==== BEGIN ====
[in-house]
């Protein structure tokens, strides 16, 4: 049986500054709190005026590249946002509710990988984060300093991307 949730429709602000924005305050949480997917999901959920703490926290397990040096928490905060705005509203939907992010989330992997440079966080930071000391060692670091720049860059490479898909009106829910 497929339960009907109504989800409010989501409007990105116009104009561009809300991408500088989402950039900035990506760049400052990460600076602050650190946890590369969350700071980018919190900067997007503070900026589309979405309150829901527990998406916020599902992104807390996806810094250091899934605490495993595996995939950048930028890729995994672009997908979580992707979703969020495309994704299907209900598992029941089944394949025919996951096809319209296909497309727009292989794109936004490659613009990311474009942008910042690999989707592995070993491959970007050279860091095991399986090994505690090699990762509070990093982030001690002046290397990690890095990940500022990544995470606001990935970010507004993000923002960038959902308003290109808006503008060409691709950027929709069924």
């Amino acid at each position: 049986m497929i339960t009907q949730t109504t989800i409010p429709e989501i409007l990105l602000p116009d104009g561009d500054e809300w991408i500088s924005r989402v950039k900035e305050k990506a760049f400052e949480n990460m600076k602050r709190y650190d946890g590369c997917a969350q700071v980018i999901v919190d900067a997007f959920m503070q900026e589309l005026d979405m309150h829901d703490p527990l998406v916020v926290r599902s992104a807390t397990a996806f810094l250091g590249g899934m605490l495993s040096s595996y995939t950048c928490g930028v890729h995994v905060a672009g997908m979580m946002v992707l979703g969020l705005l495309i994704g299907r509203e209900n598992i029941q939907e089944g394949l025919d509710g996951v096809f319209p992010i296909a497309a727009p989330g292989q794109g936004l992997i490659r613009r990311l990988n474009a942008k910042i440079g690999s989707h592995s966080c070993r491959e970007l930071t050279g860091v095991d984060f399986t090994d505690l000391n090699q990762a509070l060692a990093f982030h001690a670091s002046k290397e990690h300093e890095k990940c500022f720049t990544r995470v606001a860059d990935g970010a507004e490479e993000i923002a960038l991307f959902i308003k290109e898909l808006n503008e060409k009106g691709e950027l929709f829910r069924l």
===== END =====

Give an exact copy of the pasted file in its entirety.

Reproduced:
[in-house]
């Protein structure tokens, strides 16, 4: 049986500054709190005026590249946002509710990988984060300093991307 949730429709602000924005305050949480997917999901959920703490926290397990040096928490905060705005509203939907992010989330992997440079966080930071000391060692670091720049860059490479898909009106829910 497929339960009907109504989800409010989501409007990105116009104009561009809300991408500088989402950039900035990506760049400052990460600076602050650190946890590369969350700071980018919190900067997007503070900026589309979405309150829901527990998406916020599902992104807390996806810094250091899934605490495993595996995939950048930028890729995994672009997908979580992707979703969020495309994704299907209900598992029941089944394949025919996951096809319209296909497309727009292989794109936004490659613009990311474009942008910042690999989707592995070993491959970007050279860091095991399986090994505690090699990762509070990093982030001690002046290397990690890095990940500022990544995470606001990935970010507004993000923002960038959902308003290109808006503008060409691709950027929709069924």
């Amino acid at each position: 049986m497929i339960t009907q949730t109504t989800i409010p429709e989501i409007l990105l602000p116009d104009g561009d500054e809300w991408i500088s924005r989402v950039k900035e305050k990506a760049f400052e949480n990460m600076k602050r709190y650190d946890g590369c997917a969350q700071v980018i999901v919190d900067a997007f959920m503070q900026e589309l005026d979405m309150h829901d703490p527990l998406v916020v926290r599902s992104a807390t397990a996806f810094l250091g590249g899934m605490l495993s040096s595996y995939t950048c928490g930028v890729h995994v905060a672009g997908m979580m946002v992707l979703g969020l705005l495309i994704g299907r509203e209900n598992i029941q939907e089944g394949l025919d509710g996951v096809f319209p992010i296909a497309a727009p989330g292989q794109g936004l992997i490659r613009r990311l990988n474009a942008k910042i440079g690999s989707h592995s966080c070993r491959e970007l930071t050279g860091v095991d984060f399986t090994d505690l000391n090699q990762a509070l060692a990093f982030h001690a670091s002046k290397e990690h300093e890095k990940c500022f720049t990544r995470v606001a860059d990935g970010a507004e490479e993000i923002a960038l991307f959902i308003k290109e898909l808006n503008e060409k009106g691709e950027l929709f829910r069924l």